Thursday, June 07, 2007

Living in Cambo-di-a

with apologies to James Brown, may he rest in peace

Things are finally settled and secure here in Phnom Penh- I have a place to stay, I have my trusty motorbike, and I have my job. I've spent a regretfully short time out and about lately; househunting here is a full-time job, as the realtors are less than helpful, leaving the savvy traveler to contact a tuktuk driver and ask him where the best spots are. Said driver calls his friends, his relatives, his sister's roommates' mother's ex-fiancee, and his fellow tuktuk guys and then careens said savvy traveler around the city at a breakneck pace, showing apartment after apartment and leaving you to stand awkwardly next to some no-english-speaking homeowner who wants very desperately for you to live upstairs and make use of those rooms nobody's in right now.

So after a few days of all that, we (the intern trio) looked in our trusty Lonely Planet and found a guesthouse cheap enough to rent by the month and live in clean, safe, and utterly tiny style. I sleep in a closet. It's a closet with a bed in it, sure, but it's still a little petite. Intimate. Seven feet by seven feet, with a double bed that occupies 9/10ths of the room and a fan on the wall. On the upside, there's a little cafe downstairs, an internet room enclosed in mosquito netting up an entirely different set of stairs, and a cool lounging-sitting area. It's actually pretty nice, so long as the bedroom is conceptualized as a place one only goes when one is good and ready to sleep. It's in a great location- on the riverfront, not far from all the cute little restaurants, the Royal Palace, the Silver Pagoda, and the like- I'll post pictures when I finally find a power converter with which to charge my batteries.

I haven't really gotten out to see anything (which is convenient, as I lack the camera to record it), but just tooling around town is crazy and interesting enough to sate my taste for adventure for awhile. Driving in Phnom Penh is a little like throwing yourself into a pool of bees and wading with the current. No matter how weird things are over here, though, I'm proud to say my home state of Michigan has managed to very securely rise to the top of the weirdness scale.

This weekend (here, it's Friday morning), I'm thinking of taking a depressing day and going to The Killing Fields and Tuol Sleng (the Genocide Museum), to get my history lesson out of the way, and maybe lift my spirits back up at the Palace, the Pagoda, and the National Museum (which is a craaaazy place- rumor has it that in the evening at sunset, a mad flock of bats dives out of the eaves of the Museum (as the roof is one of those triangular open-construction deals) and goes out on patrol; the largest population of bats inhabiting an artificial structure in the world. If I go, I'll get pictures. It'll be like Batman) and, you know, balance the whole horrific terror with some reassurance that the world has come back to normal after Pol Pot.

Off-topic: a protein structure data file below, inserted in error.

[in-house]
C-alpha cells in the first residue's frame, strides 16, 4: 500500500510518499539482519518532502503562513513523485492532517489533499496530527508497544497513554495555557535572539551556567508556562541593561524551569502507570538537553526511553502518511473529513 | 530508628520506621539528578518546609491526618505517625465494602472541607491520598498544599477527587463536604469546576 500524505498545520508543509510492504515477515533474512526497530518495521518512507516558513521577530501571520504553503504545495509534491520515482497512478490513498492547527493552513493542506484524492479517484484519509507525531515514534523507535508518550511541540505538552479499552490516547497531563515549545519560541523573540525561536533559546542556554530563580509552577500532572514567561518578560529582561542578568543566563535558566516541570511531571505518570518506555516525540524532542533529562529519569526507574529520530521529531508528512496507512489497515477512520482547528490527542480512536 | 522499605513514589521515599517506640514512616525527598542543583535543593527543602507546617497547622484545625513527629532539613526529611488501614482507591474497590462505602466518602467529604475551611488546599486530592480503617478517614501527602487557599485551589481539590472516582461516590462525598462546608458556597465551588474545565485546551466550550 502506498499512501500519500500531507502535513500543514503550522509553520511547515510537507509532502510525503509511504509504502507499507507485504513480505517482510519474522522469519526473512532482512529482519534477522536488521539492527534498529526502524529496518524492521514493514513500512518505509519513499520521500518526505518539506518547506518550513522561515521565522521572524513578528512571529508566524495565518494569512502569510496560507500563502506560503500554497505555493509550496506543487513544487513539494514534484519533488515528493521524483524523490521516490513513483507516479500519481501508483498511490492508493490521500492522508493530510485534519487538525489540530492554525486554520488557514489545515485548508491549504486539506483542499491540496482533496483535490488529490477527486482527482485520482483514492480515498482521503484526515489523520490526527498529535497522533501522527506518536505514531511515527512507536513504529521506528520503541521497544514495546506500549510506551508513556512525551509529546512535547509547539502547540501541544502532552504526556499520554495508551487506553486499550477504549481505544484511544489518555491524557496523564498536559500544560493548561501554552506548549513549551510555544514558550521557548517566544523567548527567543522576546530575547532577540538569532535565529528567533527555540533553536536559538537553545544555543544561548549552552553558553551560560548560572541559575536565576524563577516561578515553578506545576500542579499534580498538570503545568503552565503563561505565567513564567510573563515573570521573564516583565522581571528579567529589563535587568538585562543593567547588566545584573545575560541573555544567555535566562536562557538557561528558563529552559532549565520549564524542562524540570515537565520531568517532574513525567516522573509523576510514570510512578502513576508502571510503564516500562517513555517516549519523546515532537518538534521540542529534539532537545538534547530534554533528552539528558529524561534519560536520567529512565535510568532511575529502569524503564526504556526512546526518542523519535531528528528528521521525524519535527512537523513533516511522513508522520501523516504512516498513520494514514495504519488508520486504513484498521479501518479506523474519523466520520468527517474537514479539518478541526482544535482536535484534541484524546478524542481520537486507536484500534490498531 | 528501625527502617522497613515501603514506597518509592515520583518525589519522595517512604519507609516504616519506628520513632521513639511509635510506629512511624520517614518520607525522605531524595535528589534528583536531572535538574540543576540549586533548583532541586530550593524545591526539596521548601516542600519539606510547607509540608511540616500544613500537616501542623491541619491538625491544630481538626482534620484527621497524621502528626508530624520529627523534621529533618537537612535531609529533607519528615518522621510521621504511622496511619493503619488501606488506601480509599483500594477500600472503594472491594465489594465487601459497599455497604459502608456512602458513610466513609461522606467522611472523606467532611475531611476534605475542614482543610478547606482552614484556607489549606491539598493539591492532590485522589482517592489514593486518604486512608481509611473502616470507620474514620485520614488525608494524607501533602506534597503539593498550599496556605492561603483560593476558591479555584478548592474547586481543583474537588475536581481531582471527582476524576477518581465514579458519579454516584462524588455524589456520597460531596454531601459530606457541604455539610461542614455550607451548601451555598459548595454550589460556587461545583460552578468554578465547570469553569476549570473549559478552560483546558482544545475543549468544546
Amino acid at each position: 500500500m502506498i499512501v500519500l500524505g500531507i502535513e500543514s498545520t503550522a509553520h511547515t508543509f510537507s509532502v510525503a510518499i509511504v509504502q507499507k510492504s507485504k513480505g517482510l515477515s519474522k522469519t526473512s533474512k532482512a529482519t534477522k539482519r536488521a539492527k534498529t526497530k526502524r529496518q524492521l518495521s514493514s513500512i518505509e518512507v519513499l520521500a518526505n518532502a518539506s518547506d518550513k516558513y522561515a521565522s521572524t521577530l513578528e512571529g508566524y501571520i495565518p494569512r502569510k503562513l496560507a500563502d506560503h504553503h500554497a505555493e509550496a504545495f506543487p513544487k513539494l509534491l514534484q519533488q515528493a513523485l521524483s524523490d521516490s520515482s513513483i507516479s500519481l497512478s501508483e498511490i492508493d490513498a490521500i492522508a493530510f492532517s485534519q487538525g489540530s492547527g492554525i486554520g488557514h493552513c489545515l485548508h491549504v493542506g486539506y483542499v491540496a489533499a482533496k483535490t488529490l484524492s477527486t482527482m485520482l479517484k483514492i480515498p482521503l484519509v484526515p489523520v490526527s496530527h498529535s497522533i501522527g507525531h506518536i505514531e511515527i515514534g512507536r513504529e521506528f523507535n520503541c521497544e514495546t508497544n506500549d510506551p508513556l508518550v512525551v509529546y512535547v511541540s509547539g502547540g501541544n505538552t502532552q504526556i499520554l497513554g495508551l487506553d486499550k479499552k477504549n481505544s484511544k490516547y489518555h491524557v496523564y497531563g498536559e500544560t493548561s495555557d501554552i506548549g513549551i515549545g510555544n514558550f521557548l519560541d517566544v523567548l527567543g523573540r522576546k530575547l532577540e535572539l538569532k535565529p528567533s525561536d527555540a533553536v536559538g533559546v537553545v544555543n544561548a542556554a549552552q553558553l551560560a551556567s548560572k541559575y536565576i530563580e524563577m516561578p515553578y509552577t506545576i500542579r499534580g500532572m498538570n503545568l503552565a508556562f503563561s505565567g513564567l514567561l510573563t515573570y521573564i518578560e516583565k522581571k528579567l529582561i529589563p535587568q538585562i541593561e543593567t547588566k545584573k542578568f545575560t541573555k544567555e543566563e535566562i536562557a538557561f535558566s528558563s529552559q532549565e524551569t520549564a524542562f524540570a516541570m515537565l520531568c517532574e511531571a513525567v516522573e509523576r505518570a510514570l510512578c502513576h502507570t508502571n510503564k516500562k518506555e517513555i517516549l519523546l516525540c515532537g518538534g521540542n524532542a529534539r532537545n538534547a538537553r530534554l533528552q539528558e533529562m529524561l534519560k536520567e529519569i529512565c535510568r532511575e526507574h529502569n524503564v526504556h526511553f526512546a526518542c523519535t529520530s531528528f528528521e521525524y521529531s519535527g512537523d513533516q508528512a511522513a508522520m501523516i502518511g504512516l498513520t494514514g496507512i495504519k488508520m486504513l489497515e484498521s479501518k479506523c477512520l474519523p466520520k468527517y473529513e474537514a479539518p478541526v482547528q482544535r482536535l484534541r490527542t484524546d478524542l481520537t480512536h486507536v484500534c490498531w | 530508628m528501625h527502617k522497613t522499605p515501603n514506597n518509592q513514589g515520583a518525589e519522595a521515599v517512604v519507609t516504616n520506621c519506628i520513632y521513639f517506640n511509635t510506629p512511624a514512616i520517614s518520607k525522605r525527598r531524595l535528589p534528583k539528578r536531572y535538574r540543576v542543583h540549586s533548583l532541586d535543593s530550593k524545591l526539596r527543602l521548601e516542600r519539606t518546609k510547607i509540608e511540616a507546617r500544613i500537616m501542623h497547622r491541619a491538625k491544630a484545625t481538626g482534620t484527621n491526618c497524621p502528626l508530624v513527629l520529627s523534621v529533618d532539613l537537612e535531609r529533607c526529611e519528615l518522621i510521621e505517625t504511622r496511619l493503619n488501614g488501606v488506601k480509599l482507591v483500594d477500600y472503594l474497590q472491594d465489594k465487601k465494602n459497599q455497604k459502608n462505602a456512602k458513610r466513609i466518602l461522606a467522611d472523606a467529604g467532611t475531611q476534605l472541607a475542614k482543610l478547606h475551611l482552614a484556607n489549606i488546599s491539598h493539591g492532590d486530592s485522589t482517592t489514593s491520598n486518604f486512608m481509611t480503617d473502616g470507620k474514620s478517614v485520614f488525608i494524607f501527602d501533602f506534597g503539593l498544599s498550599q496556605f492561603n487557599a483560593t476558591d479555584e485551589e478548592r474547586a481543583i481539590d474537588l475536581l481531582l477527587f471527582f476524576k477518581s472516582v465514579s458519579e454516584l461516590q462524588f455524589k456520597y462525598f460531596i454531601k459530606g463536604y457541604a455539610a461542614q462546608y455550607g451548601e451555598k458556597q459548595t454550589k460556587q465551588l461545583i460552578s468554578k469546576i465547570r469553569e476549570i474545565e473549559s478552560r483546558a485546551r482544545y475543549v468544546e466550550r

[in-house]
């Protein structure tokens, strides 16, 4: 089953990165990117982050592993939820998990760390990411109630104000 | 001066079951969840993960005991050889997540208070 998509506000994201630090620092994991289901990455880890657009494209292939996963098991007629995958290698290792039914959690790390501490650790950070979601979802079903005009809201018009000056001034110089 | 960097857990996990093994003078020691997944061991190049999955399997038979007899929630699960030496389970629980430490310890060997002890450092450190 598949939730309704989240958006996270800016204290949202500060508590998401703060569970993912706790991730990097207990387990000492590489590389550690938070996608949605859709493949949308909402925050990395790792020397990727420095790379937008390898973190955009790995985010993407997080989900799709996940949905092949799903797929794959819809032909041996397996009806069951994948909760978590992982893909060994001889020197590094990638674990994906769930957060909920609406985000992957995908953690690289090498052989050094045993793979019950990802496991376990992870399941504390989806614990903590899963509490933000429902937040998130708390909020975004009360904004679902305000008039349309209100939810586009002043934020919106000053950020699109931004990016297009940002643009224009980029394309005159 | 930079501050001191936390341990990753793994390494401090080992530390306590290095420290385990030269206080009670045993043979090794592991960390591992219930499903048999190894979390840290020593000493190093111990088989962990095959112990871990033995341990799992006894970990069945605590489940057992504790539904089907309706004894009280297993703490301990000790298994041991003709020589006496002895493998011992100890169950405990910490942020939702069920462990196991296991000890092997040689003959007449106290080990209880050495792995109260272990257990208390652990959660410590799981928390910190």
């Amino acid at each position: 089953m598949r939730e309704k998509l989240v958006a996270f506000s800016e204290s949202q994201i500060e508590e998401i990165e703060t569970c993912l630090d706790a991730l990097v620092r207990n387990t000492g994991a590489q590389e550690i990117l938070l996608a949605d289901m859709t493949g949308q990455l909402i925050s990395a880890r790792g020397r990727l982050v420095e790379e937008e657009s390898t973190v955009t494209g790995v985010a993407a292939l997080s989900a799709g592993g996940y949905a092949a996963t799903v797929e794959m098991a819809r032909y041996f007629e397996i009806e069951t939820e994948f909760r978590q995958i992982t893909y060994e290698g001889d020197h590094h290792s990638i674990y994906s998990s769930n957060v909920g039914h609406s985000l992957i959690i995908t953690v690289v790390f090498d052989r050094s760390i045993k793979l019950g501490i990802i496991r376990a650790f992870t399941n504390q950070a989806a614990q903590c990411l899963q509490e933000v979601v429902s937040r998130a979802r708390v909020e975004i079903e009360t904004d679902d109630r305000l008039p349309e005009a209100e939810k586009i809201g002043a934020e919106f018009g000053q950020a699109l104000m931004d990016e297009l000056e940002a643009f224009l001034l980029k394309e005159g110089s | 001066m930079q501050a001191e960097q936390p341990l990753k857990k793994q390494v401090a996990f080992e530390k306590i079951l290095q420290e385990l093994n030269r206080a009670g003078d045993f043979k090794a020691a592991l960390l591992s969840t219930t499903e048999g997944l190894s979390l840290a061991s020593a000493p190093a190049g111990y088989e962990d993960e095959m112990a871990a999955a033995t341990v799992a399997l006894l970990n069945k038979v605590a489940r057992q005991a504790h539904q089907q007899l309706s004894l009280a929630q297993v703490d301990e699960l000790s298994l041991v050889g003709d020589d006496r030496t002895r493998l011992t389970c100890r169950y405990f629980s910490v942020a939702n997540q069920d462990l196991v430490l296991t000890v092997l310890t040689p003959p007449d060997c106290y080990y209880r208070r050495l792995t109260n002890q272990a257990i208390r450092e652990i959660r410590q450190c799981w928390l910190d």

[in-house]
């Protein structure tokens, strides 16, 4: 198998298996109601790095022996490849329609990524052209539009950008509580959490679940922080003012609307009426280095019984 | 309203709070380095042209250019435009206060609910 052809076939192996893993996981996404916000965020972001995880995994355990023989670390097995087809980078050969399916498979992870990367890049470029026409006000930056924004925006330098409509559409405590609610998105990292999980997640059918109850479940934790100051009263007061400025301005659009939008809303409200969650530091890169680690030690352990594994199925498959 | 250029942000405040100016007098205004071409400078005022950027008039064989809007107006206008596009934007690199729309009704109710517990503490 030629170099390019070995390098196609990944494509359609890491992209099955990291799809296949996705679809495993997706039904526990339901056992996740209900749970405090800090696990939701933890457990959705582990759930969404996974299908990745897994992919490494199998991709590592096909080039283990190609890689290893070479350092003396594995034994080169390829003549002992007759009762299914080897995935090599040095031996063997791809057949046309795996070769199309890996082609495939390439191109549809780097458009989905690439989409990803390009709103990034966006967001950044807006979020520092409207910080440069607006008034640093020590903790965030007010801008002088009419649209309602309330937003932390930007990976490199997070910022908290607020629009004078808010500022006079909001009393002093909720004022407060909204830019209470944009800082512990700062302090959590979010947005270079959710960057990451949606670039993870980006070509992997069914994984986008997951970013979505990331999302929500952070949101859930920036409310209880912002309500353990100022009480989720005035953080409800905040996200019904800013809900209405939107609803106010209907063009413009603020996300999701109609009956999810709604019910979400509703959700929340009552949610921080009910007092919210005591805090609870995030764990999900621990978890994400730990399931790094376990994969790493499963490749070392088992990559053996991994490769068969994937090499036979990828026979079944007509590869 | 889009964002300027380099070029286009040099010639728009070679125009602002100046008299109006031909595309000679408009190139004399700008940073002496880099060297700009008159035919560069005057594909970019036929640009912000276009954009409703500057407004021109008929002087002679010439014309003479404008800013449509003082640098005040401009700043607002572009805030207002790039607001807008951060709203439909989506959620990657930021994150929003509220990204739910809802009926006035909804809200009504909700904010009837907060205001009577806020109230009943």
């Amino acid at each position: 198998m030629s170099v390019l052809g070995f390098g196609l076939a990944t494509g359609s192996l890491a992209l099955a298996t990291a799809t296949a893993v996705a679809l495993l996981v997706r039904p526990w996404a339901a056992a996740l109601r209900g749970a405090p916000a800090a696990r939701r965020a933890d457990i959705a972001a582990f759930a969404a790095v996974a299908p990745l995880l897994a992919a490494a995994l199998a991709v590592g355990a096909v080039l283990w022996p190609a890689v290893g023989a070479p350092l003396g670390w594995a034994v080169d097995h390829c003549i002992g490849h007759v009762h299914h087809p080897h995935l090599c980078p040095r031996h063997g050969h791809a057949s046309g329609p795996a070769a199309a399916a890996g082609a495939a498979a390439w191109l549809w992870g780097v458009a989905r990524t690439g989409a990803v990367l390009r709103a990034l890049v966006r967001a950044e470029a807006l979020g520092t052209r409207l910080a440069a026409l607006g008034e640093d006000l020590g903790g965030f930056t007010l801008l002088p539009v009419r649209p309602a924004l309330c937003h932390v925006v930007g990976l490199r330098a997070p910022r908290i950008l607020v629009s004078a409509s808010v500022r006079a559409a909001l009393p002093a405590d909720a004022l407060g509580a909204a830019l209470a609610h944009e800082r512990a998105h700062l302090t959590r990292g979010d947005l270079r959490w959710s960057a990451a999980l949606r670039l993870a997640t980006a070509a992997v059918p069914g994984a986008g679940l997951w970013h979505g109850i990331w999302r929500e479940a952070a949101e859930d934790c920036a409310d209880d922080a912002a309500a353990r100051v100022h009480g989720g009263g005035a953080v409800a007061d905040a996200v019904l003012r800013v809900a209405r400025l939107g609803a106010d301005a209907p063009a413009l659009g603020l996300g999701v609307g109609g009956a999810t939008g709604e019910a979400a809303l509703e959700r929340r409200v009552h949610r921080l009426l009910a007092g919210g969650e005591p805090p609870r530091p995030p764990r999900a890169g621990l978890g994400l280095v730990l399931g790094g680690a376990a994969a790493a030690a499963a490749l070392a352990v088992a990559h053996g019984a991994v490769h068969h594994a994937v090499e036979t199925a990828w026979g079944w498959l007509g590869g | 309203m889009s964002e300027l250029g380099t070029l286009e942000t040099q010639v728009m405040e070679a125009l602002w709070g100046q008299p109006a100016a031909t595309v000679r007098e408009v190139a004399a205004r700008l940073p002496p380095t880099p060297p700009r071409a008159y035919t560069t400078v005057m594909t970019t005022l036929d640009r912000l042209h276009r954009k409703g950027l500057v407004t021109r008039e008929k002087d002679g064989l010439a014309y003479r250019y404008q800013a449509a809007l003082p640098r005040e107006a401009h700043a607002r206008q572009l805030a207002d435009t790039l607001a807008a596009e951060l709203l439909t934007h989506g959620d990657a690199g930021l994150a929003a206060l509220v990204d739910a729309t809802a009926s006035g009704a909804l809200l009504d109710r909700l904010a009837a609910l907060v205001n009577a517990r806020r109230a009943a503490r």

But that's just the plan. I'm sure it'll change.

We went to a birthday party last week- one of the lawyers on the Juvenile Unit's son was turning two. I have never seen such a giant production for a two-year old. Happy Birthday was sung (by a karaoke machine) in no fewer than seven languages in a row; they got sick of it during the Cantonese version and shut it off to cut the cake. There were easily a hundred people there, each sitting at tables in a rapid-constructo party tent that filled the entire street on the block that the lawyer lived on. The tent was framed on either end by big plyboard mockups of Angkorian temples, and the food...

My fascination with the weird stuff people eat for fun may have met its match in the Cambodian diet. The meal was served Chinese-style, with big plates on a Lazy Susan that you'd just pick from whenever you felt like eating and put the food of choice in your personal bowl... in theory. In practice, the entire meal was a "I dare you to try..." game, in which each person ladled the weirdest thing they could find on the table into the bowl of the person next to them. Foreigner and Khmer alike tossed weird foods (fish gill, fish eye, fish brain, century eggs, pig ear...) into the neighboring bowl with a short laugh, like "Hey, man. Betcha can't eat this!" and everyone seemed thrilled whenever their "gift" was consumed.

Throughout the dinner, since we did happen to be in a tropical paradise, the furnishing of ice was an event of great ceremony. Guys with icebuckets and tongs prowled the party tent, and any time your glass's level dipped below the brim they'd shove the biggest chunk of ice they could in there. Should a spill event almost happen, they'd take the ice back out and put it right back in the bucket. No judgment, here, just pure reporting.

NEW FEATURE: Watch this space for regular updates on our new column...

This morning on the way to work, I nearly hit:

Schoolkids (on foot, bike, and moto), Monks (same), worker guys (in motos, motos with trailers, cyclos, handcarts, and random pieces of steel slung over their shoulder), tuktuks, oxen, A GIANT TOAD, a mack truck, a big construction truck full of bricks with guys sitting on the top of the cab AND on top of the bricks as they drove along, half the Khmer army...

The giant toad was the most startling. It was the size of a dinner plate, and looked angry.

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